A recent special issue of this journal focussed on the emergence of the Adverse Childhood Experiences (ACEs) movement as a key driver of Scottish social policy. In this article, we extend the critiques advanced therein by locating ACEs within a wider cultural turn towards psychological trauma which, over the past decade, has become reified as a master theory across social welfare. Yet, the concept is insubstantial and ill-defined, and the claims made for policy based upon it are at best disputable. Its prominence is less evidence-based than it is testimony to how a particular (cultural and professional) ideology, regardless of its intellectual merit, can be insinuated into policy discourse. ACEs, we suggest, is utilised to provide the trauma paradigm with some ostensibly quantifiable substance. We illustrate our argument through reference to the Scottish Government’s National Trauma Training Programme (2020). We go on to consider some of the implications of such ideological capture for the direction of Scottish social welfare policy and practice. The prominence given to trauma perspectives has potentially iatrogenic consequences for those identified or self-identifying as traumatised. At a wider level, it reflects a professional and epistemic privileging of a narrow, ostensibly therapeutic, worldview which, in turn, acts to marginalise ‘the social’ that characterised erstwhile Scottish approaches to welfare.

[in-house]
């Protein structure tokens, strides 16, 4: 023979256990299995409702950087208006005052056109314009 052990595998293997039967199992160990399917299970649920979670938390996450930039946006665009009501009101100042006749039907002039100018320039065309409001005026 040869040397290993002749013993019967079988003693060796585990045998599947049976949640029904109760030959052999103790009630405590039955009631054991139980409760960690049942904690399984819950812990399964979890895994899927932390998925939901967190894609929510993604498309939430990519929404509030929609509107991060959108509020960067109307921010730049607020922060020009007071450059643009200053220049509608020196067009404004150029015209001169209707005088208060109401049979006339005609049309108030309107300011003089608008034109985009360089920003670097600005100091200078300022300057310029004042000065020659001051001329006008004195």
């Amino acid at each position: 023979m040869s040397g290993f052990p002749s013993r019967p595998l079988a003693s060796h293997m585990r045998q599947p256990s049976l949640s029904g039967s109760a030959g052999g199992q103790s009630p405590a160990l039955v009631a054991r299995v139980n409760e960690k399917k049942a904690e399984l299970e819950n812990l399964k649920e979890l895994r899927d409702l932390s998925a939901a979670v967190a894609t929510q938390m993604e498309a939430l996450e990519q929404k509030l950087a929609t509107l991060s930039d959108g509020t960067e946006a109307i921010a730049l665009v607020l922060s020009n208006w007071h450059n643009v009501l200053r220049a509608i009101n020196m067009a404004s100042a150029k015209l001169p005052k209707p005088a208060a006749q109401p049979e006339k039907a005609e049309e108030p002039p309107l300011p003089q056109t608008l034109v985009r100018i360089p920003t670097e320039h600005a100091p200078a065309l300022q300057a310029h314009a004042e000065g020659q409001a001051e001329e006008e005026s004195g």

- Social welfare